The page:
Downton Abbey, a British period television series following Earl Grantham, his family, and their help downstairs, is a good example of what happens when you give a soap opera a decent budget and an historical setting. Downton Abbey may be an upstairs/downstairs soap opera with a better production value, but that’s nothing to be ashamed of. From its emotive opening theme, which is performed by the City of Prague Philharmonic Orchestra, to Maggie Smith’s endearing witticisms, Downton Abbey amounts to more than a guilty pleasure.
Downton Abbey makes great use of its actors, starring and guest. Dame Maggie Smith, who plays Violet Crawley, Dowager Countess of Grantham, is the clear winner here. Her one liners, (example include “all this unbridled joy has given me quite an appetite,” and “wasn’t there a masked ball in Paris where cholera broke out?”) She is entrenched in the elitism and entitlement of the British aristocracy, but the Dowager is also self-aware, hilarious and ultimately caring.
But the guest stars have added much to the show as well. Shirley MacLaine, playing Lord Grantham’s mother-in-law, has a sassiness rivaled only by the Dowager Countess. Though Paul Giamatti shows up in the less-than-thrilling Downton Abbey Christmas special, it’s still a joy to see him play a British aristocrat wearing a tailcoat.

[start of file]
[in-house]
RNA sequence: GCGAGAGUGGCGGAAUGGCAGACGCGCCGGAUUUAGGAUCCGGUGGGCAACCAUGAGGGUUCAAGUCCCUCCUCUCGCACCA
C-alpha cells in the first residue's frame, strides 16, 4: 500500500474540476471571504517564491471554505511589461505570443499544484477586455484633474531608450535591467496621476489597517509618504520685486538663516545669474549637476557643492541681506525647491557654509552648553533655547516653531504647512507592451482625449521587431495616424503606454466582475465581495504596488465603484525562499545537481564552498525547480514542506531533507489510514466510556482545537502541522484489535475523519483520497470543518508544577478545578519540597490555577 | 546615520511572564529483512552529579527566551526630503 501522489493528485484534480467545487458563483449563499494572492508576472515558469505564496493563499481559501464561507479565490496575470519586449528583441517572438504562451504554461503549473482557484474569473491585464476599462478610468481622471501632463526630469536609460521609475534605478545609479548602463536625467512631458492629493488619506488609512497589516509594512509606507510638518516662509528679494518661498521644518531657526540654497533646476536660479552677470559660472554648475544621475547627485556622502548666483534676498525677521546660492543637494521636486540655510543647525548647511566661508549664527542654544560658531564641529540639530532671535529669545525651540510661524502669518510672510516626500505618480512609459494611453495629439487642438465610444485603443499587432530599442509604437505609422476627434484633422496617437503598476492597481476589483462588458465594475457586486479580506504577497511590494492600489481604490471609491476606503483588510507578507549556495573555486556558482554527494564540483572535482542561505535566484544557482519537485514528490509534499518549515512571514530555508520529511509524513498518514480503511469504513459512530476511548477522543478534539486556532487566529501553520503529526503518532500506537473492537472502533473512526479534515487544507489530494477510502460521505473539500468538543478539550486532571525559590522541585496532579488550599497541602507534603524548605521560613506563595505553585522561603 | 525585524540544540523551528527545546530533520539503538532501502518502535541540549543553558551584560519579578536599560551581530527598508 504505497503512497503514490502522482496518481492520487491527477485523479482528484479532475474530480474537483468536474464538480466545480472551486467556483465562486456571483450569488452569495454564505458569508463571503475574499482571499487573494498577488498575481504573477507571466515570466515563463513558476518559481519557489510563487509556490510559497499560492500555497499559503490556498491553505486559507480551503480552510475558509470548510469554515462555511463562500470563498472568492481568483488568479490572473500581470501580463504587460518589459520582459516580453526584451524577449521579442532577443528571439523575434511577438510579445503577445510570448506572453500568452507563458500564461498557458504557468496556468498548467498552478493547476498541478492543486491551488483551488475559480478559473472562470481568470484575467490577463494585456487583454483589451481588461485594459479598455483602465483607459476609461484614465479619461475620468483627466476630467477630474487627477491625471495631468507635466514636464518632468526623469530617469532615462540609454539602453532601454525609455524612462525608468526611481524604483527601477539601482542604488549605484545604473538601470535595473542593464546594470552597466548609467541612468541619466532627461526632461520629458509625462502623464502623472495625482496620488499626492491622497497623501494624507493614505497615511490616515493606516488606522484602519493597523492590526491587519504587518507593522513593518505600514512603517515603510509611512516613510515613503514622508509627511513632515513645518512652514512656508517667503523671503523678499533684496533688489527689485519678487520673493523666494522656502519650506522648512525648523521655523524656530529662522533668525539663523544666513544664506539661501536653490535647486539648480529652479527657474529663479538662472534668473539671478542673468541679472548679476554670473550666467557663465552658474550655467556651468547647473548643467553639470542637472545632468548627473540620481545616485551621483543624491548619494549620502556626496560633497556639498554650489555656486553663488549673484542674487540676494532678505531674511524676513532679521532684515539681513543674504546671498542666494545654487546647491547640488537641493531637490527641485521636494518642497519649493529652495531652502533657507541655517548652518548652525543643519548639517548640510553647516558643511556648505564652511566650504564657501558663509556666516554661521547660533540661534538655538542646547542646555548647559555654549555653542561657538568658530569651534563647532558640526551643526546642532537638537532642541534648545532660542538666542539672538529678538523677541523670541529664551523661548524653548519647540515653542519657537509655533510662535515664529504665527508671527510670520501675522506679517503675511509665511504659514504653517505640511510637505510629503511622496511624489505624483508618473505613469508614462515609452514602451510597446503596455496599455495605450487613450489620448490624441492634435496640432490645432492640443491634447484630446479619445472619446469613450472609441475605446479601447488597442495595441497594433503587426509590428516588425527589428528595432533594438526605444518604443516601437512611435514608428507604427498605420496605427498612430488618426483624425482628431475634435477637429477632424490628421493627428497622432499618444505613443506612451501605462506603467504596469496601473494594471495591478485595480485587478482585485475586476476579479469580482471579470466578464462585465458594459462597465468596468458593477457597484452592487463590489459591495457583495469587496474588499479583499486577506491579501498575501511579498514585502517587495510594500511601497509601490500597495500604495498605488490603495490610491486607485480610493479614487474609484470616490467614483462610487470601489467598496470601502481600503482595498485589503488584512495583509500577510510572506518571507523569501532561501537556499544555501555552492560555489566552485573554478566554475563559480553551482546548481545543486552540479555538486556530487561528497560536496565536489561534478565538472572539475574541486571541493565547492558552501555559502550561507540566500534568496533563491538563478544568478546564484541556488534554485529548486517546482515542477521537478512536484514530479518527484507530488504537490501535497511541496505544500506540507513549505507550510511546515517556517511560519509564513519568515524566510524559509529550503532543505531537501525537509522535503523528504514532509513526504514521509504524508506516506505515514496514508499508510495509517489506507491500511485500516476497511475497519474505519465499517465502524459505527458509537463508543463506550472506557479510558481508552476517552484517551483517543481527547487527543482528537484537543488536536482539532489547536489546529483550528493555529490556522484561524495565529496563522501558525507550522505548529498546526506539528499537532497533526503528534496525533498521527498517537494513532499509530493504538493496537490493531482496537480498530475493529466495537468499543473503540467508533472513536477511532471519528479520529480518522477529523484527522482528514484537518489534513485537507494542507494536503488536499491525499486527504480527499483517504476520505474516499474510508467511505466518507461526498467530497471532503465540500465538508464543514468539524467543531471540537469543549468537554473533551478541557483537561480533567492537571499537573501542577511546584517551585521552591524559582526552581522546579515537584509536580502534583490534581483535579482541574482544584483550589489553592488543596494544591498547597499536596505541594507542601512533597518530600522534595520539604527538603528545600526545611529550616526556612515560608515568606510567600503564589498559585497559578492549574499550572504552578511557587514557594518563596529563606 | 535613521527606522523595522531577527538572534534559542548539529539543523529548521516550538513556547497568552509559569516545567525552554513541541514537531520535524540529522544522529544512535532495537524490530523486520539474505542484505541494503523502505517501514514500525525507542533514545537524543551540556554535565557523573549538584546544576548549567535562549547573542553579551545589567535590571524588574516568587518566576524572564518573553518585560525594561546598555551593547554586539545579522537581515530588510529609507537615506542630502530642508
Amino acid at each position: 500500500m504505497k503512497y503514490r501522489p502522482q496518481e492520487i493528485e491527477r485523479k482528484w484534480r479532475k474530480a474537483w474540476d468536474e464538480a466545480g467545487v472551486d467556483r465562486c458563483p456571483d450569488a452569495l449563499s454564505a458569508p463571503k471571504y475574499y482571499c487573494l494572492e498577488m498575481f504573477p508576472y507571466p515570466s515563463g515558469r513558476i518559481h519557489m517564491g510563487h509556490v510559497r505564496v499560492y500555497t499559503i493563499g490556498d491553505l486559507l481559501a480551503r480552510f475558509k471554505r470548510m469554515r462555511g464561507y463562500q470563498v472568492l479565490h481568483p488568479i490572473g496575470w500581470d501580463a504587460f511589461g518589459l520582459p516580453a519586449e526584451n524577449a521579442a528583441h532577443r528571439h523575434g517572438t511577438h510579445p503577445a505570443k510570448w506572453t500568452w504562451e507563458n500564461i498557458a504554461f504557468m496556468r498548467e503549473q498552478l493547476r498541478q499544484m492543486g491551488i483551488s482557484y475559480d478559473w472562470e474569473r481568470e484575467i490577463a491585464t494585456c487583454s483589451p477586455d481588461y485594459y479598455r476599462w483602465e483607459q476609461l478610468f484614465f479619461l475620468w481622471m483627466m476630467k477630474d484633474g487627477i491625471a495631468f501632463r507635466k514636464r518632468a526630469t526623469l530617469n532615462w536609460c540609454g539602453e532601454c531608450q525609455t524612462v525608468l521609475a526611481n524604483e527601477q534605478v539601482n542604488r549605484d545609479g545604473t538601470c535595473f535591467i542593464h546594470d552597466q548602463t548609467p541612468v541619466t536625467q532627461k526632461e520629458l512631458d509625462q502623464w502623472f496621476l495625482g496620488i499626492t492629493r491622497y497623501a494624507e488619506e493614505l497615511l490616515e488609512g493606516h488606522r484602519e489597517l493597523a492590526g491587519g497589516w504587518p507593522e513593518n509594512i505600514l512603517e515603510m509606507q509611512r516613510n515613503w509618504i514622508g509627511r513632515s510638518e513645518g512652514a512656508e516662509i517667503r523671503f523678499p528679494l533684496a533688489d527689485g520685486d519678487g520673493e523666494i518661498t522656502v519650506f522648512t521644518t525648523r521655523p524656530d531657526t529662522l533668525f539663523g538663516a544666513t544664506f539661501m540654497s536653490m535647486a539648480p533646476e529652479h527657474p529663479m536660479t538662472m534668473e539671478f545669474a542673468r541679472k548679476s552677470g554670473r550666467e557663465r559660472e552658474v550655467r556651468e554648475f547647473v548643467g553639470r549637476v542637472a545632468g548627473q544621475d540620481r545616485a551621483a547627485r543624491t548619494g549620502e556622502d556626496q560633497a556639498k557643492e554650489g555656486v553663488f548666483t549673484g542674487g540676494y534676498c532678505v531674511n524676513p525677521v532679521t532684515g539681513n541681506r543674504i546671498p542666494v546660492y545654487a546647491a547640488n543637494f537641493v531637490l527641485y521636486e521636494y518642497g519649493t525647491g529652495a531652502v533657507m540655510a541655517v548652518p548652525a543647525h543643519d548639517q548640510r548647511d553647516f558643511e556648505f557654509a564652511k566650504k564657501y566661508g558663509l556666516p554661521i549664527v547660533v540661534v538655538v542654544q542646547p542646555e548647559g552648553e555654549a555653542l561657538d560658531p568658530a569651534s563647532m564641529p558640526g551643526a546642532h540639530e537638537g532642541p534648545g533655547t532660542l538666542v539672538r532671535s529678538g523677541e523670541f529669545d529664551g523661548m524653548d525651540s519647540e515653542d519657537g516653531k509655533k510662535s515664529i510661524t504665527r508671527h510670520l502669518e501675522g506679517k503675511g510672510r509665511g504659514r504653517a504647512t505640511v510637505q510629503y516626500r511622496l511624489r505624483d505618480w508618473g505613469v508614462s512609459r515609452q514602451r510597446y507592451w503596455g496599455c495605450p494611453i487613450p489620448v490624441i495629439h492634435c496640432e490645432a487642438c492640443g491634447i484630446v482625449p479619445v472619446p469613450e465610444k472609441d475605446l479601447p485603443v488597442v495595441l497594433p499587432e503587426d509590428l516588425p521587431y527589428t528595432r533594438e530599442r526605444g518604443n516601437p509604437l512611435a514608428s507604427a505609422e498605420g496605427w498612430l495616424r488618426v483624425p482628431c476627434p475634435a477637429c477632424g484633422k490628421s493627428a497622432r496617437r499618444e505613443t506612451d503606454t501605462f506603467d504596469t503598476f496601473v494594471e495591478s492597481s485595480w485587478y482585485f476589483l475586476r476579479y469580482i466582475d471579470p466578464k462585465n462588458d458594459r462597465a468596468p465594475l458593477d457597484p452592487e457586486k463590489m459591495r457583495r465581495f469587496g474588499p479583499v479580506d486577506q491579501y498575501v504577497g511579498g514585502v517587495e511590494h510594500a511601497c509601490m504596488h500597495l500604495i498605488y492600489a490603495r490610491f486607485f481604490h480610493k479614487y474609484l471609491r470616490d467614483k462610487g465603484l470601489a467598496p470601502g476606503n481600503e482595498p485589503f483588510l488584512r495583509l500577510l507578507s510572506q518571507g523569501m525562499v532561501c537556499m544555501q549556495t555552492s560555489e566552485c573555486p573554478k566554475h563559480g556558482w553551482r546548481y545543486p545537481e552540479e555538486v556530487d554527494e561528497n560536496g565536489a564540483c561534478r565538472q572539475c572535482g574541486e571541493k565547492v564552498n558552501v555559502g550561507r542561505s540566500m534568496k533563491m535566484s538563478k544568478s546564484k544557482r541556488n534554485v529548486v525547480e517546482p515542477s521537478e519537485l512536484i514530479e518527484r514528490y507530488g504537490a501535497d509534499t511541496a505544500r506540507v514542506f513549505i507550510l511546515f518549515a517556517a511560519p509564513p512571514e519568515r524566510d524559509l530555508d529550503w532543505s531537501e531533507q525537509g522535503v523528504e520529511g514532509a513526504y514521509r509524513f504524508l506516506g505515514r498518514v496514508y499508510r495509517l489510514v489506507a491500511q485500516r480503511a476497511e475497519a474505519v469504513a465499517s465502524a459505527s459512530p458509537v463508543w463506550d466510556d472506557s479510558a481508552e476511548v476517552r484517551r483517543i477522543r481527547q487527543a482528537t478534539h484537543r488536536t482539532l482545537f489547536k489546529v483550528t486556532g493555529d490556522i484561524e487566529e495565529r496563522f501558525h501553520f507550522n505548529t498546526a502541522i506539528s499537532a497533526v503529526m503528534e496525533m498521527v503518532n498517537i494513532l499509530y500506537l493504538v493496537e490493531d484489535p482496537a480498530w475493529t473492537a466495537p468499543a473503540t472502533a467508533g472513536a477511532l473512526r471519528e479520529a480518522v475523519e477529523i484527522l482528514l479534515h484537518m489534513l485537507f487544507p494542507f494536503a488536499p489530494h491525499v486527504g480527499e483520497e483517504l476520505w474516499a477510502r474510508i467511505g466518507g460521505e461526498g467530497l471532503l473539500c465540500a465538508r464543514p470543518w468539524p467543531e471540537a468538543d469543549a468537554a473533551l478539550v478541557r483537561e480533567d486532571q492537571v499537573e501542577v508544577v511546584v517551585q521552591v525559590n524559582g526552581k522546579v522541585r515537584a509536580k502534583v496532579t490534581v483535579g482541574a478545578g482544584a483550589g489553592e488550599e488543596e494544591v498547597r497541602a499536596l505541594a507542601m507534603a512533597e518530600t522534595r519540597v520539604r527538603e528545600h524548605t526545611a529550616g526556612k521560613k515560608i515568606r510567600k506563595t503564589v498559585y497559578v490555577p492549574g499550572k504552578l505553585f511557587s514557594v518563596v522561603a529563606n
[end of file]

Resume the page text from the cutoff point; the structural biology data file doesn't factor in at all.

Downton Abbey’s costumes are stunning. For a period piece, costume is essential. And, despite being a Masterpiece Theater production, Downton Abbey’s post-Edwardian and Roaring ’20s costumes look authentic and never cheesy. Downton Abbey‘s pilot takes place the day after the Titanic disaster on April 17, 1912, and its latest episode takes place exactly one decade later, and the attire has looked fitting for every time in between. The close eye the show’s costume designers keep to the changes in fashion during that period are clear as hairstyles, hemlines and even jewelry change. Downton Abbey’s writers understand that clothing can be a subtle indicator of social change, and with every bare arm and bobbed haircut, a deeper change reveals itself. It’s an essential element of a period drama, especially considering the changes that occurred between 1912 and 1922. It sounds like a small element of a show, but a cheap costume budget can, and has, ruined many a Masterpiece Theater and British television period series. Bad costumes kill the mood, to say the least, and it’s good to see Downton Abbey avoid that trap so common in public television.